What to Do With Asparagus
To prepare asparagus, you will need to rinse the spears and break off the tough ends. After that, how you cook asparagus is up to you.
Purists enjoy their asparagus with nothing more than a drizzle of good-quality olive oil, but you can enjoy asparagus in many different dishes: in soups, salads, stir-fries, risottos, scrambled eggs, pasta, and many more dishes besides. You can find some great low fat recipe ideas on the next page.
So How Do You Cook Asparagus?
In short, quickly!
Steaming: First, you need to tie a bundle of asparagus spears together with kitchen string, just under the tips and also near the bottom, making sure the bottom ends are level. Place the bundle in a tall pot of 2 inches of boiling water, unless you have your very own asparagus steamer. Cover and steam for 5-8 minutes, depending on the thickness of the spears. While the ends of the asparagus are being boiled, the tips are actually being steamed. The end result should be bright green, crisp yet tender spears.
Boiling: Lay the asparagus spears in a large skillet with about an inch of water. Boil for up to 5 minutes, depending on thickness of the spears.
Blanching: If you are using the asparagus in salads or for other cold dishes, plunging the boiled or steamed asparagus in cold or iced water as soon as they are done immediately stops the cooking process and helps preserve the color and crispness of the asparagus.
Microwaving: Lay asparagus in a microwave-safe baking dish, with tips towards the center. Add about a 1/4 cup of water; cover and microwave for 4-5 minutes. Roasting: Preheat oven to 450 degrees. Lay asparagus on a baking sheet. Drizzle with a tablespoon of olive oil. Roast for 8-10 minutes.
Stir Frying: Cut spears diagonally into 1 1/2 inch to 2-inch pieces, and stir fry with a teaspoon of sesame or olive oil for 3 minutes.
Roasting: Place asparagus on a baking sheet coated with nonstick cooking spray and roast in a preheated 450 degree oven for about 10-15 minutes, depending on thickness of the spears. Or, instead of using cooking spray, drizzle a little olive oil over the asparagus before roasting.
Grilling: Place asparagus spears on a preheated (medium-high heat) grill sprayed with olive oil spray and cook for about 5-8 minutes until tender, turning occasionally.
Mung Bean, the Nutrition Power House
Mung bean is also famously known as green bean. Its husk is green in colour, with yellow flesh when dehusked. It is low in fat, and high in its nutritional value. Whole green bean is solid, when it is raw. It takes hours in boiling to turn soft and fluffy.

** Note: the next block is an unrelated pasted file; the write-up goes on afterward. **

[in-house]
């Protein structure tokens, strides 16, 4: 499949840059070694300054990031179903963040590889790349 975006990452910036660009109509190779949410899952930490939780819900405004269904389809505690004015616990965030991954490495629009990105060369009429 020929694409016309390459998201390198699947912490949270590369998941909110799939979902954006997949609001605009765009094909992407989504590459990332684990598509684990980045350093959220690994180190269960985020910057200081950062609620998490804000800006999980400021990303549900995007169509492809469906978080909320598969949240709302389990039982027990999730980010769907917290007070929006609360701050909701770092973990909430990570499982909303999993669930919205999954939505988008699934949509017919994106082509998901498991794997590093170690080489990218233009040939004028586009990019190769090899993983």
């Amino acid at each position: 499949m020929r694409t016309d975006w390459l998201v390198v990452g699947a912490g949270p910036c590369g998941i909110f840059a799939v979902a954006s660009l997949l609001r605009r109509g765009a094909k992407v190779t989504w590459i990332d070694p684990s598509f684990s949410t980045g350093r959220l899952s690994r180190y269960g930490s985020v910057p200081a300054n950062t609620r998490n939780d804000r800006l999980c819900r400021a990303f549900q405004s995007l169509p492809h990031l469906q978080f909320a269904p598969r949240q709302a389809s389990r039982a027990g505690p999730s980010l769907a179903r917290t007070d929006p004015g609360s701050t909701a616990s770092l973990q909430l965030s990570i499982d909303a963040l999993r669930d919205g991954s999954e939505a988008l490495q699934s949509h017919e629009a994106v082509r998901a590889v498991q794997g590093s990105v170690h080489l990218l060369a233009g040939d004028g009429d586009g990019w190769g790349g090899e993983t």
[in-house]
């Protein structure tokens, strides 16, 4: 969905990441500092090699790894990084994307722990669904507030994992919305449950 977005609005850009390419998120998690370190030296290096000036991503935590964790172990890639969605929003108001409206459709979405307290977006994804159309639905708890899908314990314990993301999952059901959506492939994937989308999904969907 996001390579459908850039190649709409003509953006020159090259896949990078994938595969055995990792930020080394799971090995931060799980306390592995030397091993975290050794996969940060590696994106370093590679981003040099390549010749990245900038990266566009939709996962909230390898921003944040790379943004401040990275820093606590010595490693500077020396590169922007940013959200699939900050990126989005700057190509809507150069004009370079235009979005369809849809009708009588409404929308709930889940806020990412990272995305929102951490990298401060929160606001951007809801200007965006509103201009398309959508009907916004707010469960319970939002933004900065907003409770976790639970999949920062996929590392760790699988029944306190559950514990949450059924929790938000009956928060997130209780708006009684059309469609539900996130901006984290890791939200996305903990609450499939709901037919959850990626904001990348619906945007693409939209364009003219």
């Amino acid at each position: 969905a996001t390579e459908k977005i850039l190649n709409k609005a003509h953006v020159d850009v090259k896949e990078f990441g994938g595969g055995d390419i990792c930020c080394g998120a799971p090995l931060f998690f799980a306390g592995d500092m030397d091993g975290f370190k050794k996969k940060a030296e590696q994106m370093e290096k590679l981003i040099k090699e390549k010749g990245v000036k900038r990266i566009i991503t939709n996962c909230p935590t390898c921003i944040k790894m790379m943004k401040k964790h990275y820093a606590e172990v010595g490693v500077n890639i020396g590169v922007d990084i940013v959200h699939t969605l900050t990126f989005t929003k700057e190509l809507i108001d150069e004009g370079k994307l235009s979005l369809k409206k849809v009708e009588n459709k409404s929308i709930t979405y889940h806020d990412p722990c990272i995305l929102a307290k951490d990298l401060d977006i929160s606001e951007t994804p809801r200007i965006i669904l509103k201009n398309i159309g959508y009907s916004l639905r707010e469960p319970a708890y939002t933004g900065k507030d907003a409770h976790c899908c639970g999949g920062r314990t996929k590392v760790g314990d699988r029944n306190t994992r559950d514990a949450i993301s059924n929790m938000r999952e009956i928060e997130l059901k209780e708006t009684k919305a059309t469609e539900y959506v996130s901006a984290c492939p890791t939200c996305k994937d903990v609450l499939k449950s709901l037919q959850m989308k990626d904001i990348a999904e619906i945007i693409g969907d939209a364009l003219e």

Mung bean is claimed to be a perfect slimming food. Some eat it as dieting food or food replacement in their sliming program. Not only it is low in fat, green bean is also a rich source of protein, and fiber which enables one to lower the high cholesterol level in body system. The high fiber in mung bean yields complex carbohydrate which improves digestion. Complex carb helps to stabilize blood sugar in our body by preventing rapid rise after meal. It keeps our energy at an even level. Frequent consumption of mung bean is beneficial to diabetes and one who suffers from high cholesterol level
Mung beans are part of the legume family and are a good source of protein. If they are combined with other cereals, a complete protein can be made. When sprouted, mung beans contain vitamin C that is not found in the bean itself. In Asia, bean sprouts are used in cooking too.
Health Benefits of Mung Beans
Mung beans are rich in the following nutrients: protein, vitamin C, folic acid or folate, iron, potassium, copper, manganese, phosphorus, thiamine, zinc and magnesium. Mung beans are also high in fibre, low in saturated fat, low in sodium, and contain no cholesterol. Because of the wide range of nutrients contained in mung beans, they offer a whole host of health benefits for the immune system, the metabolism, the heart and other organs, cell growth, protection against free radicals, and diseases such as cancer and diabetes.
The folic acid, or folate as it is also known, that is contained in mung beans helps to lower the risk of heart disease, fights birth defects, contributes to normal cell growth, helps in the metabolism of proteins, and is essential for the formation of red blood cells and for healing processes in the body. Another B vitamin, thiamine, is needed to ensure that the nervous system functions properly. It is also important for releasing energy from carbohydrates. Manganese is a trace mineral that is key for energy production and antioxidant defenses. It is also necessary for the metabolism of carbohydrates, fats, and proteins, and can be helpful for the brain and nerves.
Magnesium helps the veins and arteries to relax, lessening resistance and improving the flow of blood, oxygen, and nutrients throughout the body. Research has shown that a deficiency of magnesium is not only associated with a heart attack but that immediately following a heart attack, a lack of magnesium promotes free radical damage to the heart. The body requires copper in order to absorb iron and copper is also involved in the metabolism of protein. Iron helps to build resistance to stress and disease and it is essential for the formation of hemoglobin, which carries oxygen from the lungs to every cell in the body. It is also part of key enzyme systems for energy production and metabolism. Potassium is necessary for maintaining the acid-alkaline balance in the blood and for muscle contraction and a normal heart beat. Zinc is a well known immune system booster and can be helpful in fighting male infertility. Zinc aids healing processes in the body, growth, and tissue repair.